On Team Grey Selina Aho and Julina Gianola were a defence pair during the 2018 IIHF Women’s High-Performance Camp. They also have in common that both were born into hockey families. Continuing the tradition was just a natural step for them.
When 16-year-old Julina Gianola grew up in Davos, her father Marc Gianola was the captain of HC Davos, a team he won four championships with. He played as a defenceman too and had national team games in the ‘90s. He continued to work for the club off the ice, became the President of the Spengler Cup organizing committee and most recently the CEO of HC Davos. So following him on the ice seemed just natural for his kids, whether they’re boys or girls. After playing with the U15 boys in Davos, she also had her first games in the Swiss Women’s Hockey League A and already played her first U18 Women’s World Championship at 15 last winter.
Selina Aho is the younger sister of Swedish national team and New York Islanders defenceman Sebastian Aho. All five siblings – three boys and two girls – started to play hockey at a young age. It didn’t seem a difficult choice for 17-year-old Selina Aho either when she was a little girl. Her father came from Finland to Sweden and played hockey as well. She has several hockey-playing cousins in Finland. Selina Aho already moved from the boys to women’s hockey a few years ago and since last season in the top league SDHL for HV71 Jonkoping after quitting her hometown team Bjorkloven from Umea. Last winter she also played her first U18 Women’s World Championship, just one year after her elder sister Selma, her teammate at HV71, has done so.
IIHF.com had a quick chat with them during the 2018 IIHF Women’s High-Performance Camp. When and why did you start to play hockey?
Aho: I started playing hockey when I was five. I did it because I had older siblings playing and my dad was playing when he was younger and he was a coach. It was kind of natural for me to start playing. From 10 to 15 he was also my coach.
Gianola: I also started because my brothers played and I was fed up just watching them so I thought I will play too. My father played too. It was in the family. I started first when I was six, then stopped for a while and then continued. How did you realize that you’re from a hockey family, that your father was a player.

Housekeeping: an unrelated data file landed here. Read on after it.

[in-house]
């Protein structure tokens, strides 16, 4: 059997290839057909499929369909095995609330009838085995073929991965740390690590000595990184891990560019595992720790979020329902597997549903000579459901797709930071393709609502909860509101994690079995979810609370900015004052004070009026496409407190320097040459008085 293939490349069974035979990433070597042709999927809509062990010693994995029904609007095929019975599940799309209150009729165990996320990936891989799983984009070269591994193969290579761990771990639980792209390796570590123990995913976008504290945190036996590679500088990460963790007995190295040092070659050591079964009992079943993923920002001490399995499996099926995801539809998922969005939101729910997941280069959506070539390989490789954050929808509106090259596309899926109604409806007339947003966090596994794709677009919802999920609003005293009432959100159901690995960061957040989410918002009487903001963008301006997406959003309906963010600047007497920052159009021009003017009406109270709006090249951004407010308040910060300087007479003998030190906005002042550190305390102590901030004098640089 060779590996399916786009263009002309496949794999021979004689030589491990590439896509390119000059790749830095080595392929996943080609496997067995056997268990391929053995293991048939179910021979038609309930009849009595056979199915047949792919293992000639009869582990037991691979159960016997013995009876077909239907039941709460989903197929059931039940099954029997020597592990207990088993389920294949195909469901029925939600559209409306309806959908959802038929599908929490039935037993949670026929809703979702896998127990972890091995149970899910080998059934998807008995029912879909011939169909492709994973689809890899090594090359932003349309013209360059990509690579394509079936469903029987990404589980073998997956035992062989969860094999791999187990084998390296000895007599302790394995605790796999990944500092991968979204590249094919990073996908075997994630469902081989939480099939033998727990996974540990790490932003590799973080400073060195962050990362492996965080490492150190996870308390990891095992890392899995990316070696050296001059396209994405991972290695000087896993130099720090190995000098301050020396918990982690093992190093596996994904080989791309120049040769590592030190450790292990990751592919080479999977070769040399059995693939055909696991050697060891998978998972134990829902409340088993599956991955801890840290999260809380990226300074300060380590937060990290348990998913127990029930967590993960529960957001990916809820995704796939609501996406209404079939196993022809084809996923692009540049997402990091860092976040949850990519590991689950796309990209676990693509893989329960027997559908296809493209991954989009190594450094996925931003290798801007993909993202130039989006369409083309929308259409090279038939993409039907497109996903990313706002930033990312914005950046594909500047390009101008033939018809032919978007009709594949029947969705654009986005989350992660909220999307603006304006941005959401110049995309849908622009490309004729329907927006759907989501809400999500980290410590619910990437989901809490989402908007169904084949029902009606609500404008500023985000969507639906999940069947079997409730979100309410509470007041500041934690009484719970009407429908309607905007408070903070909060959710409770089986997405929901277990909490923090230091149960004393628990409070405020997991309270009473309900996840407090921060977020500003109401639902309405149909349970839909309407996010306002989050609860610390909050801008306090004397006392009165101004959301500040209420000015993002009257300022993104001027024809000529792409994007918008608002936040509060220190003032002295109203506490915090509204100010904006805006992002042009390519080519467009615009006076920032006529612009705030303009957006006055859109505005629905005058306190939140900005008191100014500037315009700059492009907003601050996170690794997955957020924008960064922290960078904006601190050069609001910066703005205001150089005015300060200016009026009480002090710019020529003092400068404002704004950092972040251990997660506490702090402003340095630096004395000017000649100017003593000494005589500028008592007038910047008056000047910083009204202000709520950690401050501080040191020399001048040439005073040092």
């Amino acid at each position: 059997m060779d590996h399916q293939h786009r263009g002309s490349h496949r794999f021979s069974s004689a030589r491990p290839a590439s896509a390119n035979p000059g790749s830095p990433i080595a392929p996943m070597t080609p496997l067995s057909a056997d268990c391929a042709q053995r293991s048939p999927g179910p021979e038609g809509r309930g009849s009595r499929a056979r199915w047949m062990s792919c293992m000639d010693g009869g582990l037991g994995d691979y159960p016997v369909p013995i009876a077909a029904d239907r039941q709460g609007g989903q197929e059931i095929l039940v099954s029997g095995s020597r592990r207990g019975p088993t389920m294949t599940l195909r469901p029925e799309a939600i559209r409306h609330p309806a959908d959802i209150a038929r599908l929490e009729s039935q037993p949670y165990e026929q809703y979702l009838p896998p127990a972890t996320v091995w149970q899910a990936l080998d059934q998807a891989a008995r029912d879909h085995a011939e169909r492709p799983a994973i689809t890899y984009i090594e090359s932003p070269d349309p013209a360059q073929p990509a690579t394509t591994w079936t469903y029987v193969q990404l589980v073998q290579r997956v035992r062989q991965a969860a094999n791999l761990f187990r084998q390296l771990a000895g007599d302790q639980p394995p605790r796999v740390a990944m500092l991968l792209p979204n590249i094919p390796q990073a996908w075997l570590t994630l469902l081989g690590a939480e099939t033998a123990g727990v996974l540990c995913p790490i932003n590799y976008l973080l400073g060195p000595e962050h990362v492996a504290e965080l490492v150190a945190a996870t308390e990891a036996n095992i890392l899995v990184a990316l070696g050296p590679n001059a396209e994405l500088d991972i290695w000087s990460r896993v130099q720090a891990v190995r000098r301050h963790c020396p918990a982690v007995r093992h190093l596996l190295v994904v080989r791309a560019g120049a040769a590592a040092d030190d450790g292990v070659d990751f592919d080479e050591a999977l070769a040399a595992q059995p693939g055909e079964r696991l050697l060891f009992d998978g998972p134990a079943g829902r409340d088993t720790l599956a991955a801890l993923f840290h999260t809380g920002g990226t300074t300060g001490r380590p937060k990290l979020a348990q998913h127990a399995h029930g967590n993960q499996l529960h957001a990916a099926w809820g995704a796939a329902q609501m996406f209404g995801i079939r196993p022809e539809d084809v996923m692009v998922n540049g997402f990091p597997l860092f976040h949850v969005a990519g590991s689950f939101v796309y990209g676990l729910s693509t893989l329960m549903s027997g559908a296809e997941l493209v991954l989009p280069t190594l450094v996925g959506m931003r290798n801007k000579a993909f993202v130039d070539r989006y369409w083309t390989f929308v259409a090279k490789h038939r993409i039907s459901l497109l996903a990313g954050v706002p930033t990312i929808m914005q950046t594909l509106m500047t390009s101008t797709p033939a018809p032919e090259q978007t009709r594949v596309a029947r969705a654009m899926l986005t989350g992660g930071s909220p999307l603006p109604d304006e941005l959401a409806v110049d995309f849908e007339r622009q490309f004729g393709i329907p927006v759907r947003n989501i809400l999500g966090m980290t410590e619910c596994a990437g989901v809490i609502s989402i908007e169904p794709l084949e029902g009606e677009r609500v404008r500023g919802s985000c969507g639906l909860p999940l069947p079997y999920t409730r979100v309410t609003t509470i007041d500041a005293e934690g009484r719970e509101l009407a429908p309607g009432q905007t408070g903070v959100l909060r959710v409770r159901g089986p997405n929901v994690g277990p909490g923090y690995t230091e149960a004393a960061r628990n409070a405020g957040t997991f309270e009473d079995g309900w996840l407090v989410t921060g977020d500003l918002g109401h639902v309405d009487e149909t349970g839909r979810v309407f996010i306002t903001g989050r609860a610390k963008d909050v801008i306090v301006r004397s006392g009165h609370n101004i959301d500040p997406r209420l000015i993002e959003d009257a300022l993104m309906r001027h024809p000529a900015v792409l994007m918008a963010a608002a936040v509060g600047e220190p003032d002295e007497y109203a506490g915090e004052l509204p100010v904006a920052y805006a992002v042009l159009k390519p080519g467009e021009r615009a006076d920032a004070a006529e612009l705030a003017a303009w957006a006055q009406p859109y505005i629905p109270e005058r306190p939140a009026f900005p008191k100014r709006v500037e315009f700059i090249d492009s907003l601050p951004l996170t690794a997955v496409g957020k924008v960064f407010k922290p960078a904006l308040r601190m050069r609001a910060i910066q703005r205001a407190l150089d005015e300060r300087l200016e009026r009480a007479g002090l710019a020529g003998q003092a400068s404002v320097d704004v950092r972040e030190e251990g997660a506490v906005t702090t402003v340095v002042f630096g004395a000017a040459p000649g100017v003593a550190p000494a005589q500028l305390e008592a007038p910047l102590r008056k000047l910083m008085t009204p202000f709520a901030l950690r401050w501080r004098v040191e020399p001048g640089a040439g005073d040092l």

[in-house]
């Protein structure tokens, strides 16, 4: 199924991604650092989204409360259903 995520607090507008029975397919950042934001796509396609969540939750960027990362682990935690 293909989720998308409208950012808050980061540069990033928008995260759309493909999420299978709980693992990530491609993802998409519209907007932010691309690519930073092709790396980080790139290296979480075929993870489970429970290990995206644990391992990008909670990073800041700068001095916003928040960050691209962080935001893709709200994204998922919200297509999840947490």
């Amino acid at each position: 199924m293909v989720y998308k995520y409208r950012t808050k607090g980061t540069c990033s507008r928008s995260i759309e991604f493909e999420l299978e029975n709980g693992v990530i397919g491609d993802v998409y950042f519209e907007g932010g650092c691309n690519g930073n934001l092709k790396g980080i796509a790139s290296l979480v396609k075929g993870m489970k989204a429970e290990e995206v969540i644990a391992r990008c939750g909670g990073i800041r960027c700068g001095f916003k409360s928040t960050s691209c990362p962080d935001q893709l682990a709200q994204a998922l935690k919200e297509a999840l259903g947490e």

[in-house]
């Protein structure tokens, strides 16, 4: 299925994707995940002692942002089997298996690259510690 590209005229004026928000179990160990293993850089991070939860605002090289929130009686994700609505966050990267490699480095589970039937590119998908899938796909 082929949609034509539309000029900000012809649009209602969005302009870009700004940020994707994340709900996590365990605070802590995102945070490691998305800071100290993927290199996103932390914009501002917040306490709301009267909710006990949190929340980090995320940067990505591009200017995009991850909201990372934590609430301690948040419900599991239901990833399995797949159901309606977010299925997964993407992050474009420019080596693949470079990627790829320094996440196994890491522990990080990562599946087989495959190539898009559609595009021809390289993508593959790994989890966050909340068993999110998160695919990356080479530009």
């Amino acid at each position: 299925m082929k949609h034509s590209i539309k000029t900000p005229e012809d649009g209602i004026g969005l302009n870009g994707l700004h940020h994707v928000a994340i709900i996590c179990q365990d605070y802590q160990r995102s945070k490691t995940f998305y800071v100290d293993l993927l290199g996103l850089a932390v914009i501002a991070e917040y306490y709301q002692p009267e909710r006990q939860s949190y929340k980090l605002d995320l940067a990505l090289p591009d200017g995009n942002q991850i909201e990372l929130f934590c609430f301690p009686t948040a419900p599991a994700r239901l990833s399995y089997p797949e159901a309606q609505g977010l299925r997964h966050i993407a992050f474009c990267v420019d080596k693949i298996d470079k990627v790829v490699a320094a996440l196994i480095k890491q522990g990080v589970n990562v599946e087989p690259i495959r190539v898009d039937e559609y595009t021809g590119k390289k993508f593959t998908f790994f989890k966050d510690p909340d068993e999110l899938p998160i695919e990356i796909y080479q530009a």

Aho: When I got a little bit older we had interviews like that in the family so I realized it’s something special. We are five kids and all play. It was kind of special for others I guess.
Gianola: I didn’t realize it for a while, it was just normal. My colleagues knew that my father played as a pro but it was just normal. What do you love most about hockey?
Aho: I love that when you play hockey on a team you always have people you trust. You play with your teammates. When you’re in an individual sport you’re all on your own and in hockey you have so many people you can trust. It helps when you play.
Gianola: For me it’s the same. And I really like that it’s a very fast sport. You travel far with hockey and hockey people are cool. Most of your junior career you played with boys. Was it easy, or complicated at times?
Aho: I think it was really good to play with boys because it’s a faster game with the boys. When you stop playing with them and go to senior women’s hockey you’re prepared for the big game.
Gianola: It was good for me too. Although sometimes it’s difficult, you always compare yourself with the boys and they’re often stronger and faster so sometimes it can give you a bad feeling but in general it’s cool with them. You’re from a family that has a name in hockey with a brother and father respectively who played for the national team. Are you ready, so to say, to follow them in international hockey?
Aho: I want to play as much for the national team as I can. That’s the highest goal. I will try. The Olympics and Worlds are my big goal.
Gianola: For me the biggest goal is to reach the Olympics. I want to play hockey as much as possible on the national team and in general. What do you do away from the hockey rink?
Aho: At the moment it’s just school and hockey. There’s not much free time beside. If I have time I like to relax and be home and be with friends who don’t play hockey.
Gianola: Or do something with the family like enjoy the mountains. You’re here for the first time. How do you like it and what did you learn?
Aho: I like it, it’s fun, you meet people from different cultures and countries. You need to practise your English and you learn new stuff from the coaches. Everyone has something special they can teach you. There’s something new all the time.
Gianola: We learn a lot in general. They really go into detail how you should do certain things. We can bring back home a lot. It’s also cool to be together with others. In the beginning I had a lot of respect from that. This is the last story from our 2018 IIHF Women’s High-Performance Camp coverage. Click here for photos, stories and video from the camp.